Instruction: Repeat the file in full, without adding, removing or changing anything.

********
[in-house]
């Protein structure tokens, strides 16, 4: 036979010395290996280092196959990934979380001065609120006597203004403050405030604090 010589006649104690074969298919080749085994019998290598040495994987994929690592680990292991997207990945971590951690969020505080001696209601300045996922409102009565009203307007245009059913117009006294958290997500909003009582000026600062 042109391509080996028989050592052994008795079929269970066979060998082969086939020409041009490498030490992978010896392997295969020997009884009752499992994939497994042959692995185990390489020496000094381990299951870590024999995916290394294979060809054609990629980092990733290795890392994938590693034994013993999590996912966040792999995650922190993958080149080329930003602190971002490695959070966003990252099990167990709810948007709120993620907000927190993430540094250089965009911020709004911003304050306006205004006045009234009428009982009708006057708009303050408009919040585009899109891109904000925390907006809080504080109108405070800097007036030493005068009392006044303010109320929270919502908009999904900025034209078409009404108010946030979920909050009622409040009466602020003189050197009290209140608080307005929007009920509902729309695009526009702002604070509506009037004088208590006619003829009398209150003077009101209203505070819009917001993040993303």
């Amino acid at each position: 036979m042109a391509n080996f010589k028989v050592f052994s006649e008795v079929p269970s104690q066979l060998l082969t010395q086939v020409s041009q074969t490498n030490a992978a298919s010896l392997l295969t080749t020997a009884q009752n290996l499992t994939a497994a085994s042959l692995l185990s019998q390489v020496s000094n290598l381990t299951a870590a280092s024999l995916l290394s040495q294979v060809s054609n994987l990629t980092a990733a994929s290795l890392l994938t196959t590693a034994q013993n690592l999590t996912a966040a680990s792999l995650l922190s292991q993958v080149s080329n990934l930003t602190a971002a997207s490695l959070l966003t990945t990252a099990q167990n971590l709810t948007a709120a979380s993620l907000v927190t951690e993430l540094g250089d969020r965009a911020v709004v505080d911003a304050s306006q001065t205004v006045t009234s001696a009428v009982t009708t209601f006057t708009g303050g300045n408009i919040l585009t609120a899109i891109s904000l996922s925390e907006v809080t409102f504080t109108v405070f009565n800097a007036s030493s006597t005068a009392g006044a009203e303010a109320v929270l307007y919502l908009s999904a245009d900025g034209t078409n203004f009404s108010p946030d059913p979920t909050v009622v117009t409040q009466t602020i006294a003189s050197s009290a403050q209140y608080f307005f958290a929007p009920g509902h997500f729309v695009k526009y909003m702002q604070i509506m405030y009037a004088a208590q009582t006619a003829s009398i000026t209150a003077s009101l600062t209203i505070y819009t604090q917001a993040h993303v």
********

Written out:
[in-house]
């Protein structure tokens, strides 16, 4: 036979010395290996280092196959990934979380001065609120006597203004403050405030604090 010589006649104690074969298919080749085994019998290598040495994987994929690592680990292991997207990945971590951690969020505080001696209601300045996922409102009565009203307007245009059913117009006294958290997500909003009582000026600062 042109391509080996028989050592052994008795079929269970066979060998082969086939020409041009490498030490992978010896392997295969020997009884009752499992994939497994042959692995185990390489020496000094381990299951870590024999995916290394294979060809054609990629980092990733290795890392994938590693034994013993999590996912966040792999995650922190993958080149080329930003602190971002490695959070966003990252099990167990709810948007709120993620907000927190993430540094250089965009911020709004911003304050306006205004006045009234009428009982009708006057708009303050408009919040585009899109891109904000925390907006809080504080109108405070800097007036030493005068009392006044303010109320929270919502908009999904900025034209078409009404108010946030979920909050009622409040009466602020003189050197009290209140608080307005929007009920509902729309695009526009702002604070509506009037004088208590006619003829009398209150003077009101209203505070819009917001993040993303």
């Amino acid at each position: 036979m042109a391509n080996f010589k028989v050592f052994s006649e008795v079929p269970s104690q066979l060998l082969t010395q086939v020409s041009q074969t490498n030490a992978a298919s010896l392997l295969t080749t020997a009884q009752n290996l499992t994939a497994a085994s042959l692995l185990s019998q390489v020496s000094n290598l381990t299951a870590a280092s024999l995916l290394s040495q294979v060809s054609n994987l990629t980092a990733a994929s290795l890392l994938t196959t590693a034994q013993n690592l999590t996912a966040a680990s792999l995650l922190s292991q993958v080149s080329n990934l930003t602190a971002a997207s490695l959070l966003t990945t990252a099990q167990n971590l709810t948007a709120a979380s993620l907000v927190t951690e993430l540094g250089d969020r965009a911020v709004v505080d911003a304050s306006q001065t205004v006045t009234s001696a009428v009982t009708t209601f006057t708009g303050g300045n408009i919040l585009t609120a899109i891109s904000l996922s925390e907006v809080t409102f504080t109108v405070f009565n800097a007036s030493s006597t005068a009392g006044a009203e303010a109320v929270l307007y919502l908009s999904a245009d900025g034209t078409n203004f009404s108010p946030d059913p979920t909050v009622v117009t409040q009466t602020i006294a003189s050197s009290a403050q209140y608080f307005f958290a929007p009920g509902h997500f729309v695009k526009y909003m702002q604070i509506m405030y009037a004088a208590q009582t006619a003829s009398i000026t209150a003077s009101l600062t209203i505070y819009t604090q917001a993040h993303v």